Writing a Character Reference for Court

When a person is charged with a criminal or traffic offence, they are entitled to have

their side of the story heard. In Australia, character references are a good way to explain

to a judge or magistrate all of the person’s positive attributes to give the court a greater

insight into their personal circumstances.

When choosing a referee, it is important to choose a person who is close enough to you

to provide both a detailed explanation of your character and the issues presented by

the charge. This might include family members, co-workers or friends.

A character reference can be a very effective tool for persuading a court to make decisions

which are favourable for the offender. A well-written and detailed character reference may impact

upon the final decision that is made and, ultimately, the penalty that is handed down.

Therefore, it is important to be aware of what you can and cannot include.

There is no one standard way in which a character reference should be written, but some general

rules do apply. A character reference: must be typed

should include a signature and date should, if possible, be printed on letterhead

must be addressed to the appropriate person, such as ‘the Presiding Magistrate’.

Any further references to the magistrate or judge in the character reference must start

with ‘Your Honour’.

When writing a character reference, you need to take care with what you include so you

do not make things worse for the offender. Be thoughtful when writing about prior offences

that the offender has committed. Don’t try to suggest the kind of penalty

the offender should receive. Don’t write general statements about the

offender – you must be specific. Don’t lie in a character reference – it

is a crime to deceive the court and you may find yourself in trouble.

Don’t make formal suggestions or speeches. Don’t be critical of the court, or the magistrate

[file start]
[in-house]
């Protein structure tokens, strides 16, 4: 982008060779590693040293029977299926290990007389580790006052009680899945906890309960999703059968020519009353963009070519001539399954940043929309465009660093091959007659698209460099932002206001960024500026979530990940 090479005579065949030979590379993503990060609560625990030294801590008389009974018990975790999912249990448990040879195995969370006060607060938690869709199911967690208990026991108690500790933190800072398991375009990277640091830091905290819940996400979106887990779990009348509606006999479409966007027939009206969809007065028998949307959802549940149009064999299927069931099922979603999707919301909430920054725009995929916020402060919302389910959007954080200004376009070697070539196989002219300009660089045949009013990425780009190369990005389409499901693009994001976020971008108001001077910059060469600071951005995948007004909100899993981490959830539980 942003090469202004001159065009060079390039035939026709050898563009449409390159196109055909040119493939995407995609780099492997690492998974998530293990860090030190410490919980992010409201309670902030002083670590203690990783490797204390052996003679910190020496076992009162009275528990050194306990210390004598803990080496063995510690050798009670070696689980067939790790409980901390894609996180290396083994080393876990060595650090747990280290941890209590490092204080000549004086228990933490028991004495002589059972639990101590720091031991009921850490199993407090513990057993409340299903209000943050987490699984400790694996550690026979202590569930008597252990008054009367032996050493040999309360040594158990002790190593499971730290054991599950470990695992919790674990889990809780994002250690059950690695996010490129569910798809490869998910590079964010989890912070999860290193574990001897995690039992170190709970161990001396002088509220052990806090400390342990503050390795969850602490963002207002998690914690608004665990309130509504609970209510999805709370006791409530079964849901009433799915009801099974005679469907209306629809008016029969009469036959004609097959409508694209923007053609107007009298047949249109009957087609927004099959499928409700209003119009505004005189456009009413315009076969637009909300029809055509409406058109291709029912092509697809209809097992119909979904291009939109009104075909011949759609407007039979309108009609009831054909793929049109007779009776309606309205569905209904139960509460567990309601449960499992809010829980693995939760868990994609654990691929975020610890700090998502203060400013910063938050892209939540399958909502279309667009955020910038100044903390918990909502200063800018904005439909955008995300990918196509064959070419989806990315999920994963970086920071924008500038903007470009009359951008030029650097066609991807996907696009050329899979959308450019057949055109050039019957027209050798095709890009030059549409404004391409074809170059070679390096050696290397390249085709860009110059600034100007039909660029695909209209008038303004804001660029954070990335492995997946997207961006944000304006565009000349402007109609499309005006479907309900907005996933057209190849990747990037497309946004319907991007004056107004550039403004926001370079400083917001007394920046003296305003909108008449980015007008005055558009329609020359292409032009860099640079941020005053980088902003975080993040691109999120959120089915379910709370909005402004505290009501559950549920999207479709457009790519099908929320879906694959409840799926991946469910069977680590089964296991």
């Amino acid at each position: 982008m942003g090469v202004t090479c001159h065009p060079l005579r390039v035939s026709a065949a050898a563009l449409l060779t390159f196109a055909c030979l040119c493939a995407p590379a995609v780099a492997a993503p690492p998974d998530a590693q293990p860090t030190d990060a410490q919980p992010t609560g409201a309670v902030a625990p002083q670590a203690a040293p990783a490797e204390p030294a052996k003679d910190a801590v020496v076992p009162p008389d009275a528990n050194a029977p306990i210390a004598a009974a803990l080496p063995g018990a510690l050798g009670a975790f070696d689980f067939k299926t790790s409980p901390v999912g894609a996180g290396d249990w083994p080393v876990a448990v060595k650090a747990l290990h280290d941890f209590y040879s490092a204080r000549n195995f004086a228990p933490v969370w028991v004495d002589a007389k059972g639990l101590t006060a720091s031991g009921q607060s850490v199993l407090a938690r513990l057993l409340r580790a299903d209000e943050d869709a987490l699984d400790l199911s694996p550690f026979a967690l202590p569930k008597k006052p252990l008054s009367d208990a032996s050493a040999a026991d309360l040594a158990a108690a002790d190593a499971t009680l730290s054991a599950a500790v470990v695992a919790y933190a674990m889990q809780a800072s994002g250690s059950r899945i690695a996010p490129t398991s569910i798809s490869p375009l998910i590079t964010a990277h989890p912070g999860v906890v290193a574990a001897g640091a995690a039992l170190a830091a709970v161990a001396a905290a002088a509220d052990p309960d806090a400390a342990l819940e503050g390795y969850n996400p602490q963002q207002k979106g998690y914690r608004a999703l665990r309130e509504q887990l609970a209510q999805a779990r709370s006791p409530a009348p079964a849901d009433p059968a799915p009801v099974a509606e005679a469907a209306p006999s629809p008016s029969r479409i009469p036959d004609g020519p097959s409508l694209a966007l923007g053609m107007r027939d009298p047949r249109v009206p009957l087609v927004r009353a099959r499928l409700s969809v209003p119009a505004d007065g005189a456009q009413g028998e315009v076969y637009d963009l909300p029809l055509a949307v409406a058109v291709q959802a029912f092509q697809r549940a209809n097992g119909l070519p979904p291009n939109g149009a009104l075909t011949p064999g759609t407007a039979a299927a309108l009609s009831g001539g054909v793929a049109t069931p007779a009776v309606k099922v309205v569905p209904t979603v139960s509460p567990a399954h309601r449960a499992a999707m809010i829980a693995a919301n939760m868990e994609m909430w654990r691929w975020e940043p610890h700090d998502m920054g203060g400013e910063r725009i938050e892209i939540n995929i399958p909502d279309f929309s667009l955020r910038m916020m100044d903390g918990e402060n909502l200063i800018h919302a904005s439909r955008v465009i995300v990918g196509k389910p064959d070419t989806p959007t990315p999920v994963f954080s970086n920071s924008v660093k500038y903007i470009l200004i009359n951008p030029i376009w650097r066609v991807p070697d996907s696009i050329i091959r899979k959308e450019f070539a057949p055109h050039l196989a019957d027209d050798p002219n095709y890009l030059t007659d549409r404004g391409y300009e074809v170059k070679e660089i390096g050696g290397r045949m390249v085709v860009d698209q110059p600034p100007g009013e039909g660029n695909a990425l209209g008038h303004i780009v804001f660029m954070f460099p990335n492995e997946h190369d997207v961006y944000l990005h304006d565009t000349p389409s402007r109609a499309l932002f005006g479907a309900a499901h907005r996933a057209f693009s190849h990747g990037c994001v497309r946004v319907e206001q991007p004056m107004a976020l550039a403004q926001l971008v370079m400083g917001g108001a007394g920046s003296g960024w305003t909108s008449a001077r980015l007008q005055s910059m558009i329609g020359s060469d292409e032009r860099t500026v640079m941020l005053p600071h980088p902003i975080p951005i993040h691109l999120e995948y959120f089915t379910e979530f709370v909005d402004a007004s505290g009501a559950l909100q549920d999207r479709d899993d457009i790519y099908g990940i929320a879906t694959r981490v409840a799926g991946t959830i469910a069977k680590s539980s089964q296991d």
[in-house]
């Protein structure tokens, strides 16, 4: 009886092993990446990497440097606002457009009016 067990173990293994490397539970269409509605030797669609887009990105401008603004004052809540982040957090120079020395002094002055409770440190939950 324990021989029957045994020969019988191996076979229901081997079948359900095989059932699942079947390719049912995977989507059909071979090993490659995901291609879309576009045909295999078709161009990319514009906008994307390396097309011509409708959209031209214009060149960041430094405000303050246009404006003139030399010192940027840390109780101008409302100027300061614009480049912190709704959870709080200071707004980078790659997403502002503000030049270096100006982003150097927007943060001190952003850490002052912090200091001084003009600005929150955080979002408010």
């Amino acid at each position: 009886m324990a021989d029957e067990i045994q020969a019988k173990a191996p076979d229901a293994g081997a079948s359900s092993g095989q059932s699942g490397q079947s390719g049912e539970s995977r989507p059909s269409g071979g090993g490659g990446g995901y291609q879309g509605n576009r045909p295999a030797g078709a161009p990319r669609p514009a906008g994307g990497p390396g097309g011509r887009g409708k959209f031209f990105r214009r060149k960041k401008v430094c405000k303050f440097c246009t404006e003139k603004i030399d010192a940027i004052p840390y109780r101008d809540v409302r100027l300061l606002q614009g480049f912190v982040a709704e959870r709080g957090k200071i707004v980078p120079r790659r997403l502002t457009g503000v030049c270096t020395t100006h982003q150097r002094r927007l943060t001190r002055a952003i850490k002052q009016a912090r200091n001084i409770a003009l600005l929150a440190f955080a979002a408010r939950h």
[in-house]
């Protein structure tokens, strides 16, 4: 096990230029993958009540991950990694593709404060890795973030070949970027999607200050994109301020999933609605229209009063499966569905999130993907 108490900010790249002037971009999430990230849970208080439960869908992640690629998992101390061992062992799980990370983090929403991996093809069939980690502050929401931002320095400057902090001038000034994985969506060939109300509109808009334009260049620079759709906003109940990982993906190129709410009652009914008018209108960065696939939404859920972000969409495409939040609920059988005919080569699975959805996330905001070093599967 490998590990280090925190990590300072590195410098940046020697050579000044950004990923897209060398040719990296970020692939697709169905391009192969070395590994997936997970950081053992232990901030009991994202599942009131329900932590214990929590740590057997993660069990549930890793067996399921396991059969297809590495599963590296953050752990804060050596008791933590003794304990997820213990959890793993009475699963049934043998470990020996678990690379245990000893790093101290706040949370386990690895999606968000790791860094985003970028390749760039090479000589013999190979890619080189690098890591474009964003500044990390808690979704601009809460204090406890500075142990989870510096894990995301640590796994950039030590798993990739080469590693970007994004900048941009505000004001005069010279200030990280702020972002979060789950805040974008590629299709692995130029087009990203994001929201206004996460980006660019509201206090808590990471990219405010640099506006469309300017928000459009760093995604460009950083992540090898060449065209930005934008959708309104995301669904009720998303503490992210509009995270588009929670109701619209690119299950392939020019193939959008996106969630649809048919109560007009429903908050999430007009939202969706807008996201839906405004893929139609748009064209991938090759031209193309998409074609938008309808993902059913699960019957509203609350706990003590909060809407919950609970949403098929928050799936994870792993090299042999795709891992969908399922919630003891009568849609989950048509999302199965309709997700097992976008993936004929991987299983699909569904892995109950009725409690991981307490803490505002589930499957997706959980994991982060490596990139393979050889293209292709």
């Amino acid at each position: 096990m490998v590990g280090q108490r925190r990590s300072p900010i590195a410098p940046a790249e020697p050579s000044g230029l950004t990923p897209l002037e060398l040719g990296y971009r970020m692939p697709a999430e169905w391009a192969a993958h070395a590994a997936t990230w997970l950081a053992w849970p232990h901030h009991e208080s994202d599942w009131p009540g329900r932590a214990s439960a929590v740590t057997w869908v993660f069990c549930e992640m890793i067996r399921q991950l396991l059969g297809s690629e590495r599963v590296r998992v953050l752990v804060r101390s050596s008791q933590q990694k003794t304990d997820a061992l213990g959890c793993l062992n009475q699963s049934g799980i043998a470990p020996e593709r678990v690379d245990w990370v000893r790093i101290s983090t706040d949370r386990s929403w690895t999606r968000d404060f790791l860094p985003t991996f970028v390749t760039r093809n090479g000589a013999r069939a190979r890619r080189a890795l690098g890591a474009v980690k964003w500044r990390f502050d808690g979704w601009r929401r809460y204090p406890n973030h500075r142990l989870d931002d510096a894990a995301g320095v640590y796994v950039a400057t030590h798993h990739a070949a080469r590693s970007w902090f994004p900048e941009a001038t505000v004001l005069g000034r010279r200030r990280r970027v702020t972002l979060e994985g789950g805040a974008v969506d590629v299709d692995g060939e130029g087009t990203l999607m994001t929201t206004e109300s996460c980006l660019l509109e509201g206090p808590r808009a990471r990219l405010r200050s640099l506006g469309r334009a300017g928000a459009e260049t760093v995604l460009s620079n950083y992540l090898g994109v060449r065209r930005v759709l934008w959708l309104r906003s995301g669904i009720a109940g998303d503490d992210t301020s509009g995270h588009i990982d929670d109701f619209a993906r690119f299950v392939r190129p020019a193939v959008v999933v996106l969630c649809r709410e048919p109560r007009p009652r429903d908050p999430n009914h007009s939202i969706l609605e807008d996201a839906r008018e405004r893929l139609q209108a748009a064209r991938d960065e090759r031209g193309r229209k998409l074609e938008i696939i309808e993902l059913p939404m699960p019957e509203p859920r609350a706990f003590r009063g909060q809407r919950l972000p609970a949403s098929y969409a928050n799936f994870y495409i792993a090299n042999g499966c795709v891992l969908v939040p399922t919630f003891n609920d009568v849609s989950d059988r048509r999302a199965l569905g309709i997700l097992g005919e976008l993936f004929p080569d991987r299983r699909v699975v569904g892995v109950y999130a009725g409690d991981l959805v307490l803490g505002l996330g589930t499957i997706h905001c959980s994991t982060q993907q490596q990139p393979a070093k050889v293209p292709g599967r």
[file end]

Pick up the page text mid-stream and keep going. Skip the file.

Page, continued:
or judge. Instead:

Be courteous at all times. Introduce yourself, state your occupation

and qualifications and establish that you are of good character.

Indicate that you are aware of the offence that the offender has committed.

Include specific details of the offender’s character and details of your relationship

with the offender. Include details of the positive aspects of

the offender’s personality. If you believe the offence was a one-off incident,

you should say so. Include details of any unfavourable consequences

the offender will experience as a result of conviction.

You should tailor your letter to the particular offender and to the particular charge. For

example, if the offender has been charged with drink driving offences, your character

reference will need to set out issues relating to drinking. It may explain how the offender

is trying to be more responsible with their alcohol consumption, the steps they are taking

to ensure the incident does not happen again, or that they acknowledge that drink driving

is a mistake. You may also wish to detail the personal consequences that the offender

will experience as a result of losing their licence.

If the offender has been charged with, for example, an assault offence, the character

reference should, if possible, set out details indicating that the offender is generally

of a non-violent nature, how the offender has previously interacted with family and

friends, and other details that will demonstrate to the court that the offender is not a threat

to the community. A character reference for someone facing drug

charges should focus on the rehabilitation of the offender. The reference may detail

steps the offender has taken to stop using drugs and whether the offender has family

or friends who can act as a support base going forward.

If you or someone you know has been charged with an offence and you are not sure of what

is involved in arranging a character reference, a solicitor can assist you. You may also wish

to seek advice about court appearances, penalties and possible defences that are involved with

your case. It is important to obtain legal advice quickly.

Go To Court Lawyers operate a Legal Hotline on 1300 636 846 where you can talk directly

to a lawyer 7am - midnight, 7 days/week. Your call will be treated with the strictest confidentiality

and without judgement.

The lawyer will assess your matter and recommend a course of action.

Should you need a Court lawyer, even if it is at very short notice, the Legal Hotline

staff will be able to arrange legal representation for you. You can also request a call back

via the website gotocourt.com.au and a lawyer will call you back to assess your matter.